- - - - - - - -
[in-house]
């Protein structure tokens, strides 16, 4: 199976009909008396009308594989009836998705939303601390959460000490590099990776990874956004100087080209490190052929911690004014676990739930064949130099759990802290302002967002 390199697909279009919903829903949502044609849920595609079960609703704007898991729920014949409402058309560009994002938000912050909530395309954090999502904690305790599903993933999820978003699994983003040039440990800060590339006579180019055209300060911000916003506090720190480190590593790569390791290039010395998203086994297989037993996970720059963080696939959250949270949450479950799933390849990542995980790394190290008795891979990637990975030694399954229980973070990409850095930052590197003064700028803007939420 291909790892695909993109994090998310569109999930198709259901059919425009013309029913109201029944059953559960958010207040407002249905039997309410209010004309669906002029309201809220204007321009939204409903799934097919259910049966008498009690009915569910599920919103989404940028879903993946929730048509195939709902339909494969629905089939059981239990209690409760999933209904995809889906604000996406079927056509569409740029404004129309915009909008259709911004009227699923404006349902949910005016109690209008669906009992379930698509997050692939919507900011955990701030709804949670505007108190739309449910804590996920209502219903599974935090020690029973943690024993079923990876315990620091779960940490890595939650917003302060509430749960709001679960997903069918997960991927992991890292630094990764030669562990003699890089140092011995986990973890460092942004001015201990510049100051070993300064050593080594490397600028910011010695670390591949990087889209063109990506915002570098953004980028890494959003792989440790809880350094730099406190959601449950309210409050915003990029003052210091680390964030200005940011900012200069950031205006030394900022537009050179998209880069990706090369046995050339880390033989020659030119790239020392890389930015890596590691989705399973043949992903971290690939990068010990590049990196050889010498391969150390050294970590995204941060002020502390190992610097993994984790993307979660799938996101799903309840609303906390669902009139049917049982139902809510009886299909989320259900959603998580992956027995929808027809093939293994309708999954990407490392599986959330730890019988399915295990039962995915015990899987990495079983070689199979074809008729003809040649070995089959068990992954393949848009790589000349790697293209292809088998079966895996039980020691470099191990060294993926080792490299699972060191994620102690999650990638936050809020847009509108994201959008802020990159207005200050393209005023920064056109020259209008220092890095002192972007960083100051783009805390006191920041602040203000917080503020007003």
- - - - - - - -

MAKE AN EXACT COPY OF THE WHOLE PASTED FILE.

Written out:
[in-house]
């Protein structure tokens, strides 16, 4: 199976009909008396009308594989009836998705939303601390959460000490590099990776990874956004100087080209490190052929911690004014676990739930064949130099759990802290302002967002 390199697909279009919903829903949502044609849920595609079960609703704007898991729920014949409402058309560009994002938000912050909530395309954090999502904690305790599903993933999820978003699994983003040039440990800060590339006579180019055209300060911000916003506090720190480190590593790569390791290039010395998203086994297989037993996970720059963080696939959250949270949450479950799933390849990542995980790394190290008795891979990637990975030694399954229980973070990409850095930052590197003064700028803007939420 291909790892695909993109994090998310569109999930198709259901059919425009013309029913109201029944059953559960958010207040407002249905039997309410209010004309669906002029309201809220204007321009939204409903799934097919259910049966008498009690009915569910599920919103989404940028879903993946929730048509195939709902339909494969629905089939059981239990209690409760999933209904995809889906604000996406079927056509569409740029404004129309915009909008259709911004009227699923404006349902949910005016109690209008669906009992379930698509997050692939919507900011955990701030709804949670505007108190739309449910804590996920209502219903599974935090020690029973943690024993079923990876315990620091779960940490890595939650917003302060509430749960709001679960997903069918997960991927992991890292630094990764030669562990003699890089140092011995986990973890460092942004001015201990510049100051070993300064050593080594490397600028910011010695670390591949990087889209063109990506915002570098953004980028890494959003792989440790809880350094730099406190959601449950309210409050915003990029003052210091680390964030200005940011900012200069950031205006030394900022537009050179998209880069990706090369046995050339880390033989020659030119790239020392890389930015890596590691989705399973043949992903971290690939990068010990590049990196050889010498391969150390050294970590995204941060002020502390190992610097993994984790993307979660799938996101799903309840609303906390669902009139049917049982139902809510009886299909989320259900959603998580992956027995929808027809093939293994309708999954990407490392599986959330730890019988399915295990039962995915015990899987990495079983070689199979074809008729003809040649070995089959068990992954393949848009790589000349790697293209292809088998079966895996039980020691470099191990060294993926080792490299699972060191994620102690999650990638936050809020847009509108994201959008802020990159207005200050393209005023920064056109020259209008220092890095002192972007960083100051783009805390006191920041602040203000917080503020007003």